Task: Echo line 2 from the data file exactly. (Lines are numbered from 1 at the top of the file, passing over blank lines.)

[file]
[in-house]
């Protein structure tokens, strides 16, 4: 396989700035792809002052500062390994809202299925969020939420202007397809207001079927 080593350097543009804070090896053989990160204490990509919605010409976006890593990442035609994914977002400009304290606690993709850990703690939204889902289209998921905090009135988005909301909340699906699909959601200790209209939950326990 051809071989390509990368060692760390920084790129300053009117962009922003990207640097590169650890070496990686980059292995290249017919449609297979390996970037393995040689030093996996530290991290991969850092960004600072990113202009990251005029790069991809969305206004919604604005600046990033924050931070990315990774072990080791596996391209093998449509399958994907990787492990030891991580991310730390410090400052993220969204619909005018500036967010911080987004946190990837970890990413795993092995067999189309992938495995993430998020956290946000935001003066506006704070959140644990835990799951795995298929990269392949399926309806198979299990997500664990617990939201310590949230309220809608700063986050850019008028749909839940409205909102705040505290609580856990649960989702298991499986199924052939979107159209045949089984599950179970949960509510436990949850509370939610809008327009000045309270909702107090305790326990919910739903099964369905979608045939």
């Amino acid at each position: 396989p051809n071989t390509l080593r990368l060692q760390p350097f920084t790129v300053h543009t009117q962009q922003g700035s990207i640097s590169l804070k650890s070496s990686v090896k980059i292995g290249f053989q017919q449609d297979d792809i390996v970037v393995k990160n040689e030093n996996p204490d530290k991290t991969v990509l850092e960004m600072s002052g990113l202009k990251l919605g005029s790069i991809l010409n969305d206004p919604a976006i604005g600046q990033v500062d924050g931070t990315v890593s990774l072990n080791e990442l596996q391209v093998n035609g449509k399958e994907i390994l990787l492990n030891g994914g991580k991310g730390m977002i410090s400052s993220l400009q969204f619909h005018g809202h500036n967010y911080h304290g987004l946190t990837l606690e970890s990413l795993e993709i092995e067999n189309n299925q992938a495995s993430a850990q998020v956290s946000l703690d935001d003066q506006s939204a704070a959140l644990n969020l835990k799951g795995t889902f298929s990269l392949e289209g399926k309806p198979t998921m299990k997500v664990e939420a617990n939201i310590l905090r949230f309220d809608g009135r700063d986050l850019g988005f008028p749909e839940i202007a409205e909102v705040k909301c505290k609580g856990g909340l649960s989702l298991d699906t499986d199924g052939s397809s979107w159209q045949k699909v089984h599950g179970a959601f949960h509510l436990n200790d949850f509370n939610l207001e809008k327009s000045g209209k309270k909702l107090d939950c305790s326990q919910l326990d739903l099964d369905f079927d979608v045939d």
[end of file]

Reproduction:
């Protein structure tokens, strides 16, 4: 396989700035792809002052500062390994809202299925969020939420202007397809207001079927 080593350097543009804070090896053989990160204490990509919605010409976006890593990442035609994914977002400009304290606690993709850990703690939204889902289209998921905090009135988005909301909340699906699909959601200790209209939950326990 051809071989390509990368060692760390920084790129300053009117962009922003990207640097590169650890070496990686980059292995290249017919449609297979390996970037393995040689030093996996530290991290991969850092960004600072990113202009990251005029790069991809969305206004919604604005600046990033924050931070990315990774072990080791596996391209093998449509399958994907990787492990030891991580991310730390410090400052993220969204619909005018500036967010911080987004946190990837970890990413795993092995067999189309992938495995993430998020956290946000935001003066506006704070959140644990835990799951795995298929990269392949399926309806198979299990997500664990617990939201310590949230309220809608700063986050850019008028749909839940409205909102705040505290609580856990649960989702298991499986199924052939979107159209045949089984599950179970949960509510436990949850509370939610809008327009000045309270909702107090305790326990919910739903099964369905979608045939």